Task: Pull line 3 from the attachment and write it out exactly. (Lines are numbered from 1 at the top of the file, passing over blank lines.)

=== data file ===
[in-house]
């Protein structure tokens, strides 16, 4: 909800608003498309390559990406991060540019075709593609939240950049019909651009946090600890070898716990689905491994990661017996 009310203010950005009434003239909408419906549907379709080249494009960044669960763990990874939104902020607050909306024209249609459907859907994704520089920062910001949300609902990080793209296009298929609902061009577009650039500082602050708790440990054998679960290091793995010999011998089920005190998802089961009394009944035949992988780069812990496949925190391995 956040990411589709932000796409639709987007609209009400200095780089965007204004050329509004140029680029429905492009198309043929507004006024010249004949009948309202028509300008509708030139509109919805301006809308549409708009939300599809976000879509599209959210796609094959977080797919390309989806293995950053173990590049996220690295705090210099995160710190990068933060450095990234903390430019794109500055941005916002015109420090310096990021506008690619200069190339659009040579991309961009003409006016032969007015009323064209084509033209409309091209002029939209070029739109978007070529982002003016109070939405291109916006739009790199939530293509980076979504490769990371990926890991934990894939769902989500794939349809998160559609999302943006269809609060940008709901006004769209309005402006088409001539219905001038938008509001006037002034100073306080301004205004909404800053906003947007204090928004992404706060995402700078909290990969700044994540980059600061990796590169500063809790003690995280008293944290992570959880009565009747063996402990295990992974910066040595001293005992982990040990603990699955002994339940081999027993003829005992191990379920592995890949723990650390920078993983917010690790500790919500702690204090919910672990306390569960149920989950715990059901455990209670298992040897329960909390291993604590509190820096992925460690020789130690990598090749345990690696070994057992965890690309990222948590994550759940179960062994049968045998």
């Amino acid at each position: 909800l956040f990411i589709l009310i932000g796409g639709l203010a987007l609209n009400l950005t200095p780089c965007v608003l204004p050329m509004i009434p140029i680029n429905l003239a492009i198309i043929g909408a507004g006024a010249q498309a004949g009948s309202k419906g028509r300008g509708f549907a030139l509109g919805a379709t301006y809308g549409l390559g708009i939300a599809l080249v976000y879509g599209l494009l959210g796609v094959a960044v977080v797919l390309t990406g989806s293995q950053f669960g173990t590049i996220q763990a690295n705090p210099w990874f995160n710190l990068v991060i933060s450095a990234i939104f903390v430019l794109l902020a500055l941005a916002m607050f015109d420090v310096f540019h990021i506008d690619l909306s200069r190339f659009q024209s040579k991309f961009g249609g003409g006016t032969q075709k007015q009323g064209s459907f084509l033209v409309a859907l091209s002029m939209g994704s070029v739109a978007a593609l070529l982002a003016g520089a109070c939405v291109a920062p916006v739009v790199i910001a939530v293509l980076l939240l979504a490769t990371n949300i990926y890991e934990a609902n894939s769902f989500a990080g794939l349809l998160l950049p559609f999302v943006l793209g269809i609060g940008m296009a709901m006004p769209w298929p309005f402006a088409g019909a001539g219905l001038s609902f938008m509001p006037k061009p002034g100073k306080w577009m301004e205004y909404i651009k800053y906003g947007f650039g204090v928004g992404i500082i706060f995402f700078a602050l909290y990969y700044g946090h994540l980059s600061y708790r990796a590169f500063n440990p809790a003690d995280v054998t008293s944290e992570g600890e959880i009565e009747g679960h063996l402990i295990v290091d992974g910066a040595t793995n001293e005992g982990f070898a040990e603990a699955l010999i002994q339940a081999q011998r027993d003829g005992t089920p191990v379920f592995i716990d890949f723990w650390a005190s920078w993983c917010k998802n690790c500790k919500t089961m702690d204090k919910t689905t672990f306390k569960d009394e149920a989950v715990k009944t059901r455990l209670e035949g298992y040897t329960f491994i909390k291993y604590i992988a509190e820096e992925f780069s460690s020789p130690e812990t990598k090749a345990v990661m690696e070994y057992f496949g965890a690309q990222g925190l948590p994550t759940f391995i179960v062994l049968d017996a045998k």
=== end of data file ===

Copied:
């Amino acid at each position: 909800l956040f990411i589709l009310i932000g796409g639709l203010a987007l609209n009400l950005t200095p780089c965007v608003l204004p050329m509004i009434p140029i680029n429905l003239a492009i198309i043929g909408a507004g006024a010249q498309a004949g009948s309202k419906g028509r300008g509708f549907a030139l509109g919805a379709t301006y809308g549409l390559g708009i939300a599809l080249v976000y879509g599209l494009l959210g796609v094959a960044v977080v797919l390309t990406g989806s293995q950053f669960g173990t590049i996220q763990a690295n705090p210099w990874f995160n710190l990068v991060i933060s450095a990234i939104f903390v430019l794109l902020a500055l941005a916002m607050f015109d420090v310096f540019h990021i506008d690619l909306s200069r190339f659009q024209s040579k991309f961009g249609g003409g006016t032969q075709k007015q009323g064209s459907f084509l033209v409309a859907l091209s002029m939209g994704s070029v739109a978007a593609l070529l982002a003016g520089a109070c939405v291109a920062p916006v739009v790199i910001a939530v293509l980076l939240l979504a490769t990371n949300i990926y890991e934990a609902n894939s769902f989500a990080g794939l349809l998160l950049p559609f999302v943006l793209g269809i609060g940008m296009a709901m006004p769209w298929p309005f402006a088409g019909a001539g219905l001038s609902f938008m509001p006037k061009p002034g100073k306080w577009m301004e205004y909404i651009k800053y906003g947007f650039g204090v928004g992404i500082i706060f995402f700078a602050l909290y990969y700044g946090h994540l980059s600061y708790r990796a590169f500063n440990p809790a003690d995280v054998t008293s944290e992570g600890e959880i009565e009747g679960h063996l402990i295990v290091d992974g910066a040595t793995n001293e005992g982990f070898a040990e603990a699955l010999i002994q339940a081999q011998r027993d003829g005992t089920p191990v379920f592995i716990d890949f723990w650390a005190s920078w993983c917010k998802n690790c500790k919500t089961m702690d204090k919910t689905t672990f306390k569960d009394e149920a989950v715990k009944t059901r455990l209670e035949g298992y040897t329960f491994i909390k291993y604590i992988a509190e820096e992925f780069s460690s020789p130690e812990t990598k090749a345990v990661m690696e070994y057992f496949g965890a690309q990222g925190l948590p994550t759940f391995i179960v062994l049968d017996a045998k």